For me this is the paradigm of Richard Rodney Bennett’s charm. Though thoroughly tonal, the first movement pushes against what does and doesn’t sound ‘nice’, using pleasing shapes and figures combined with interlocking, driving rhythms to propel the music. The sublime moments are brilliantly timed, emerging and vanishing without taking away from the ‘integrity’ of the style. The second movement gives you blues, and the third takes you on a jazzy journey with hints of the big band. If you want more like this then I’d recommend checking out the music of Nikolai Kapustin.
John Adams: Phrygian Gates

Piano solo (advanced)
Circa 25 minutes in length, you’ll need a strong constitution and solid technique to get through this! One of John Adams’ few solo piano works, this gives you the chance to experience the real essence of minimalist music.
(also see China Gates)
Terry Riley: The Piano Works

Piano solo (advanced)
Chester Music
Another ‘founding member’ of minimalism, Terry Riley has taken influence from music all over the world. For most part, people will think ‘In C’ when they think of Riley, but this collection offers an eclectic assortment of his other works, ranging from jazz and rag to Middle-Eastern-inspired improvisation, loops and atonal constructs. I particularly love the ‘Fandango’, but it’ll take some practice to pull it off at full speed!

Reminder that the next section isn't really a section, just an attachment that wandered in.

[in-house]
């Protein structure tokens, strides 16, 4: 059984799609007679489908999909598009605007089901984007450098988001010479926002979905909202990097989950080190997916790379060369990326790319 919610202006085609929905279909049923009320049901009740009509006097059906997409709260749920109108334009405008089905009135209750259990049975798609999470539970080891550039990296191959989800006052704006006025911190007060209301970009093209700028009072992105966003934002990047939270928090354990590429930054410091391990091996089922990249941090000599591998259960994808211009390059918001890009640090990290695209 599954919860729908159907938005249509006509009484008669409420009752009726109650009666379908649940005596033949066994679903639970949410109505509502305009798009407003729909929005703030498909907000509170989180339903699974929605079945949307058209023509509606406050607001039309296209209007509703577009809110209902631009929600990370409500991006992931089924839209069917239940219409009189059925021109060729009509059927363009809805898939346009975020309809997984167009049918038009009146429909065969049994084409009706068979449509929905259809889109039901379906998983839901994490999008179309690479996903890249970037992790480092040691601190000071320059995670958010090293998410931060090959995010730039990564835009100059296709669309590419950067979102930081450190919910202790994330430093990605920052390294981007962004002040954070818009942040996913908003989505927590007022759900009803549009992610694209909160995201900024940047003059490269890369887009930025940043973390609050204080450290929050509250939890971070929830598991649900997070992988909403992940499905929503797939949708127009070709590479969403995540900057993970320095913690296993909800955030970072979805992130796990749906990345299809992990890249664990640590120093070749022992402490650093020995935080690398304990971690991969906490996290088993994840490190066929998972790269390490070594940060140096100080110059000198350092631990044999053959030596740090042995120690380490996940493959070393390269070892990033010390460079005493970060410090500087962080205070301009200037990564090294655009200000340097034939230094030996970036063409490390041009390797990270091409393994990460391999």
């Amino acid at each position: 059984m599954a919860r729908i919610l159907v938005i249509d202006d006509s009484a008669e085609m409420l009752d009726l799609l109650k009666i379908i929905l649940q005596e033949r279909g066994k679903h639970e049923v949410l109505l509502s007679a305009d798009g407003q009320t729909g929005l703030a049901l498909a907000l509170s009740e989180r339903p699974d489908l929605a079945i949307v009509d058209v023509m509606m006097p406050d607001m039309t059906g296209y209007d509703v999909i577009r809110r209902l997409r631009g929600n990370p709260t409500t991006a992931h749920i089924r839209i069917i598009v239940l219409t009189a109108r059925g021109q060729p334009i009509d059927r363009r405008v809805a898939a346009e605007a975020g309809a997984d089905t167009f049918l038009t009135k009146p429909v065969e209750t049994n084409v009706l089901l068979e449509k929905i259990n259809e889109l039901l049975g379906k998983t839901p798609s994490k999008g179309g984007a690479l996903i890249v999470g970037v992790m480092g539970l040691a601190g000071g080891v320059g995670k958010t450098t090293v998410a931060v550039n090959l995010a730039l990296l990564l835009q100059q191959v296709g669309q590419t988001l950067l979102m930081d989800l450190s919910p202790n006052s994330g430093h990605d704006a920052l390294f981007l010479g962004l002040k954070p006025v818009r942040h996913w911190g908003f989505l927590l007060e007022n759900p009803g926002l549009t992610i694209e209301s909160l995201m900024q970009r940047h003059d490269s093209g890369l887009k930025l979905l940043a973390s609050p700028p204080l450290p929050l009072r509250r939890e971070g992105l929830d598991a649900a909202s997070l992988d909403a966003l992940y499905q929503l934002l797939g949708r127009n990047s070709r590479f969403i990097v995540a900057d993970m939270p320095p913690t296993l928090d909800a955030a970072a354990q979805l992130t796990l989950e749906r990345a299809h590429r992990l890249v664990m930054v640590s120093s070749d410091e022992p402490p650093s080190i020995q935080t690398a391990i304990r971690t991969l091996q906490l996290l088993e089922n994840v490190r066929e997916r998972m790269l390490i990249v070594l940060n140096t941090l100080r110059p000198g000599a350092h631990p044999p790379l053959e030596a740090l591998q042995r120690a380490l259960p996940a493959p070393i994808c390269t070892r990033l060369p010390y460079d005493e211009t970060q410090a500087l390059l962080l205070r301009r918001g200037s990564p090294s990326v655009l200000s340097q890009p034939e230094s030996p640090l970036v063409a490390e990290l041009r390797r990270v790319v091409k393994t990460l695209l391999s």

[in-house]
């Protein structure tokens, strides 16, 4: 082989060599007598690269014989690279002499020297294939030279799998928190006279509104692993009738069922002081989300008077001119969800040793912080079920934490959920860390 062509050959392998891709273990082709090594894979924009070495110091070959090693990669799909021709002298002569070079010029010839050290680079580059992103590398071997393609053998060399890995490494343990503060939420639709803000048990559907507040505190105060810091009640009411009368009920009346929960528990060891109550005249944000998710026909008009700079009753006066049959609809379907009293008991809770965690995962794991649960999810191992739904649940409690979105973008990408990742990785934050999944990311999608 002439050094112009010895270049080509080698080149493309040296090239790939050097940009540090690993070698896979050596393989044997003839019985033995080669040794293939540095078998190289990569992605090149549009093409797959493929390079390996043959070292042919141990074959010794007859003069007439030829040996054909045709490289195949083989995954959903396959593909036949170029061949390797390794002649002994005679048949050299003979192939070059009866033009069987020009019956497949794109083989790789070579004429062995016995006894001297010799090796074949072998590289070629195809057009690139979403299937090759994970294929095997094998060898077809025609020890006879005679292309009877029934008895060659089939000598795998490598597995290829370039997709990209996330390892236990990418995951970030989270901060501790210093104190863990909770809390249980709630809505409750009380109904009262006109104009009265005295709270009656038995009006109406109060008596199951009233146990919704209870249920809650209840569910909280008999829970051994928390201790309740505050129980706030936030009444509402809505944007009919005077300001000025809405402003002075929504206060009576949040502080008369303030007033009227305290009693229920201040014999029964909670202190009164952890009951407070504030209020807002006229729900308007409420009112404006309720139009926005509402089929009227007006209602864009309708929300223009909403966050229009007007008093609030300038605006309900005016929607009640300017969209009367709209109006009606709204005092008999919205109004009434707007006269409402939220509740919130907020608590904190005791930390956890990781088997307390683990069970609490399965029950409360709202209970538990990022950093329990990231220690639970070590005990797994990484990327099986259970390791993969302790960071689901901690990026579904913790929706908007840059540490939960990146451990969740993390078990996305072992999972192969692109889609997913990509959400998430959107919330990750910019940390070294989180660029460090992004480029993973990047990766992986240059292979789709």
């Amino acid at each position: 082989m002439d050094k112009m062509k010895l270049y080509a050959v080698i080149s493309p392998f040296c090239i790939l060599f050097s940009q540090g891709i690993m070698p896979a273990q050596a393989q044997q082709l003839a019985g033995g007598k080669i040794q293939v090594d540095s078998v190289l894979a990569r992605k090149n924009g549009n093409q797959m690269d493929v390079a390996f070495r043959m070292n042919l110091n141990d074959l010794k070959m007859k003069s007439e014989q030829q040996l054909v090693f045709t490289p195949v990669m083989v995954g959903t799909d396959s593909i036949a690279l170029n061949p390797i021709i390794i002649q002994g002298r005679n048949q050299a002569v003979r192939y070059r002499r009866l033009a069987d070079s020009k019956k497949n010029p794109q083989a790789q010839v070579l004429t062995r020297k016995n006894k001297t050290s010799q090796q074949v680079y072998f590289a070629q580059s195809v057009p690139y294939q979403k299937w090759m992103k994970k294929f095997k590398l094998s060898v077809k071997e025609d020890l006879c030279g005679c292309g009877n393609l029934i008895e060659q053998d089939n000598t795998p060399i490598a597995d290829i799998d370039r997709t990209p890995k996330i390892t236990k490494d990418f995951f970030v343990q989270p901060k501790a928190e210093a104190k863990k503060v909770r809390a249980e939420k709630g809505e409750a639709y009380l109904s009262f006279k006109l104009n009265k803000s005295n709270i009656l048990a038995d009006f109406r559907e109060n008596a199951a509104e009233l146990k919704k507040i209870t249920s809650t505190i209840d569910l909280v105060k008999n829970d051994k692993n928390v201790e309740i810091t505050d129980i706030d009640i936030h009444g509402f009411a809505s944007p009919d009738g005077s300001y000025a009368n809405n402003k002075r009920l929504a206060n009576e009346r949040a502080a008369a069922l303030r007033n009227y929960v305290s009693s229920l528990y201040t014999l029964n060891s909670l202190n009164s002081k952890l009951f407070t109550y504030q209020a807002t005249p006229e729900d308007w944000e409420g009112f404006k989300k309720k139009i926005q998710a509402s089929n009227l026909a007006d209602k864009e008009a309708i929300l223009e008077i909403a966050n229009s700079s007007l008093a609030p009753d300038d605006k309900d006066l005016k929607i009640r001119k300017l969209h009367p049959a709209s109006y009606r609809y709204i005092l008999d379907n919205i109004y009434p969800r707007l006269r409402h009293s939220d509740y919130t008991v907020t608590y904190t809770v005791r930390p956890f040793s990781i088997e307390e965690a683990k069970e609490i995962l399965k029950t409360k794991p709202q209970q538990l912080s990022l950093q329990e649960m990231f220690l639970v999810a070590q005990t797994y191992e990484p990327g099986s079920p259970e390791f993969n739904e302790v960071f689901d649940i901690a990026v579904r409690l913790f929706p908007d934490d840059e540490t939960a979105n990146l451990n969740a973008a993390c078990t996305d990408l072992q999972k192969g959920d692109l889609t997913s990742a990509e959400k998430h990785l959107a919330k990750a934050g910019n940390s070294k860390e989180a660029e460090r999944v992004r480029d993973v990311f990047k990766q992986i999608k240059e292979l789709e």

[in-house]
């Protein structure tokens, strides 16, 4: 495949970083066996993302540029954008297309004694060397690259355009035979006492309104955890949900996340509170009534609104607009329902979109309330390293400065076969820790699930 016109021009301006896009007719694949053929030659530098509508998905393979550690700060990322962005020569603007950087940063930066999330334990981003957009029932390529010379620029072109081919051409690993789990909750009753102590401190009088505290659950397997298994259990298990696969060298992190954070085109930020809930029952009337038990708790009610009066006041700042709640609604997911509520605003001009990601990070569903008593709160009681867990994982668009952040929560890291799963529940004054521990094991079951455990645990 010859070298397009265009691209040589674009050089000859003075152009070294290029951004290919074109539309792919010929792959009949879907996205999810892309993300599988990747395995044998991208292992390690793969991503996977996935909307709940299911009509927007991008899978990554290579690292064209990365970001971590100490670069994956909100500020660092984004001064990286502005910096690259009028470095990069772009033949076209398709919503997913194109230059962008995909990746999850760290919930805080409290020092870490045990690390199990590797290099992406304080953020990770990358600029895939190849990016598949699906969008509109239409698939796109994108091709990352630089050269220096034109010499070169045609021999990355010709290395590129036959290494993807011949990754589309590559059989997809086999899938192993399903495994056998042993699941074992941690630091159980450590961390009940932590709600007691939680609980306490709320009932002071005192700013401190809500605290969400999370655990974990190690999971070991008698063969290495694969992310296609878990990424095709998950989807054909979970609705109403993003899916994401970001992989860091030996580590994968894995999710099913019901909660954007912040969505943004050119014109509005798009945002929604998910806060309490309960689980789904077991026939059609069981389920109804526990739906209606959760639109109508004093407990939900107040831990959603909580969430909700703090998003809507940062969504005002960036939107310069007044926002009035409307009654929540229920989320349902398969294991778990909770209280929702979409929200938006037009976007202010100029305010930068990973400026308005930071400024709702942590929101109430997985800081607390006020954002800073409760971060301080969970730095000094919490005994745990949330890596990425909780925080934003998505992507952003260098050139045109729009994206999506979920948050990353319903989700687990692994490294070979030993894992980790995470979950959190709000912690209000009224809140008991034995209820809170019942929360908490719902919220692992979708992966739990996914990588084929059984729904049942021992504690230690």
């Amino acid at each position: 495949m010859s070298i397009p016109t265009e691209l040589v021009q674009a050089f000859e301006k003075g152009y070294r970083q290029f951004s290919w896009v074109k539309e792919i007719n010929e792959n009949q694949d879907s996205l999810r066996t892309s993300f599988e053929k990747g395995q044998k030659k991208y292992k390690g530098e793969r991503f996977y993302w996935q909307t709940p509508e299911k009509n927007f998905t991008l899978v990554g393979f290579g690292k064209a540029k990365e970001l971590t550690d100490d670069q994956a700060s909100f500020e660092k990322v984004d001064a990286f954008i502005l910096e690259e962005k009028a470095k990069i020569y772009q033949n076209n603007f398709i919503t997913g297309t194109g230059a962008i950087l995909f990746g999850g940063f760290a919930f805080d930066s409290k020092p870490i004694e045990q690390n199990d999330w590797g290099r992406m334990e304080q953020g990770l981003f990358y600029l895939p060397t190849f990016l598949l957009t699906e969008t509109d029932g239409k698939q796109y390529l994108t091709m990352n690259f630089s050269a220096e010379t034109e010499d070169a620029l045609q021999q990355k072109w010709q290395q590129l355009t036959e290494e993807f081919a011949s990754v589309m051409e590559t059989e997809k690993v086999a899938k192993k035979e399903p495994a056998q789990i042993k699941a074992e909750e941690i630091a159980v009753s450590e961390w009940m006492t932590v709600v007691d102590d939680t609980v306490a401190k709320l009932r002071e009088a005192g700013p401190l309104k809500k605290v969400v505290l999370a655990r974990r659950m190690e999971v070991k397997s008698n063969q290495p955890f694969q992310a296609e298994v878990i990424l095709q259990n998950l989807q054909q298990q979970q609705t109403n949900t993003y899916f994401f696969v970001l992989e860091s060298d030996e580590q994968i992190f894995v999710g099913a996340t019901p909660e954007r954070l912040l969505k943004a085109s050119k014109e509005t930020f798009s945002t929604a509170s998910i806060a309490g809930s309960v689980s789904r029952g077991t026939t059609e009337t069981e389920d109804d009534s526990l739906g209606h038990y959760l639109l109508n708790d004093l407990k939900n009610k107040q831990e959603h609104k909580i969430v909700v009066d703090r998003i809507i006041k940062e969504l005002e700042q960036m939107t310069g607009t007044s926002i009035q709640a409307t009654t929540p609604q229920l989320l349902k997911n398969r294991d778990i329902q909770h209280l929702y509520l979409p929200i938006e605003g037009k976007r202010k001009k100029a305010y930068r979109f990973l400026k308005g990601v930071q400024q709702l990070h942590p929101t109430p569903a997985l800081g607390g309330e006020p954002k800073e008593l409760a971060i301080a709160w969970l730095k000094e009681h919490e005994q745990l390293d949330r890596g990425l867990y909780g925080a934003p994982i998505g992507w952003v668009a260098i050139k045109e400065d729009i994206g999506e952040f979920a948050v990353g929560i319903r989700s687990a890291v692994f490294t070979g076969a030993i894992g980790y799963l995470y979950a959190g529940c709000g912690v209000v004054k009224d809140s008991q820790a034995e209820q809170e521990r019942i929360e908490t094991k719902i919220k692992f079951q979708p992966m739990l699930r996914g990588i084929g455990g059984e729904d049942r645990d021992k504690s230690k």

Francis Poulenc: Nocturnes

Heugel & Cie
Poulenc, Poulenc, Poulenc. I bloody love his music. There is such a clever charm to it, beyond the obvious ‘nice’ sound of the French parlour. Into the harmony he manages to weave a conflict which is sometimes subtle and sometimes not, all the while elevating the emerging melodies. Throughout all of his music he’s been known to frequently disrupt the calm with an almost anti-romantic flavour, but Poulenc’s Nocturnes offer a great introduction to his kinder side.
(also see 3 Novelettes)
Federico Mompou: Musica Para Piano

Piano solo (intermediate to advanced)
Unión Musical Ediciones
I took a recommendation from a trusted colleague to ‘check out Mompou’, as I always rave about Poulenc. There are some wonderful similarities between the two but Mompou manages to express himself in a more intimate fashion, with ideas which are more self-contained, often very free and thought-provoking. This collection brings together some of these fantastic piano miniatures.